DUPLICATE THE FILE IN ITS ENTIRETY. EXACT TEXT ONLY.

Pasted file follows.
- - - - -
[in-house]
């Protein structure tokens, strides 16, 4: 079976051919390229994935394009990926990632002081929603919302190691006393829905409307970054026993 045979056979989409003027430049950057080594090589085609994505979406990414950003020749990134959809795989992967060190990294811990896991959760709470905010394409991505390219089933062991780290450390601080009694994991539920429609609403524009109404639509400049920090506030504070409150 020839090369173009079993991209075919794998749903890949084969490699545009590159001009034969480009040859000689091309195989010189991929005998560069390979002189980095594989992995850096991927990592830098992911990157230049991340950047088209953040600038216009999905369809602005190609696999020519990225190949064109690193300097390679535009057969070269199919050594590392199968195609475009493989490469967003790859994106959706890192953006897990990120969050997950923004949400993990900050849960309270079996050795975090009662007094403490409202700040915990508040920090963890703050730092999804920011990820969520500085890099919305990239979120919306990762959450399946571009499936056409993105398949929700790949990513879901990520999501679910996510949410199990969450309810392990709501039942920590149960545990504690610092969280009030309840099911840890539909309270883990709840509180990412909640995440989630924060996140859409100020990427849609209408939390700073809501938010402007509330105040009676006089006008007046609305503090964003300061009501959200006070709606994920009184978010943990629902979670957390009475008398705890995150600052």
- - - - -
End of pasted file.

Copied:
[in-house]
């Protein structure tokens, strides 16, 4: 079976051919390229994935394009990926990632002081929603919302190691006393829905409307970054026993 045979056979989409003027430049950057080594090589085609994505979406990414950003020749990134959809795989992967060190990294811990896991959760709470905010394409991505390219089933062991780290450390601080009694994991539920429609609403524009109404639509400049920090506030504070409150 020839090369173009079993991209075919794998749903890949084969490699545009590159001009034969480009040859000689091309195989010189991929005998560069390979002189980095594989992995850096991927990592830098992911990157230049991340950047088209953040600038216009999905369809602005190609696999020519990225190949064109690193300097390679535009057969070269199919050594590392199968195609475009493989490469967003790859994106959706890192953006897990990120969050997950923004949400993990900050849960309270079996050795975090009662007094403490409202700040915990508040920090963890703050730092999804920011990820969520500085890099919305990239979120919306990762959450399946571009499936056409993105398949929700790949990513879901990520999501679910996510949410199990969450309810392990709501039942920590149960545990504690610092969280009030309840099911840890539909309270883990709840509180990412909640995440989630924060996140859409100020990427849609209408939390700073809501938010402007509330105040009676006089006008007046609305503090964003300061009501959200006070709606994920009184978010943990629902979670957390009475008398705890995150600052």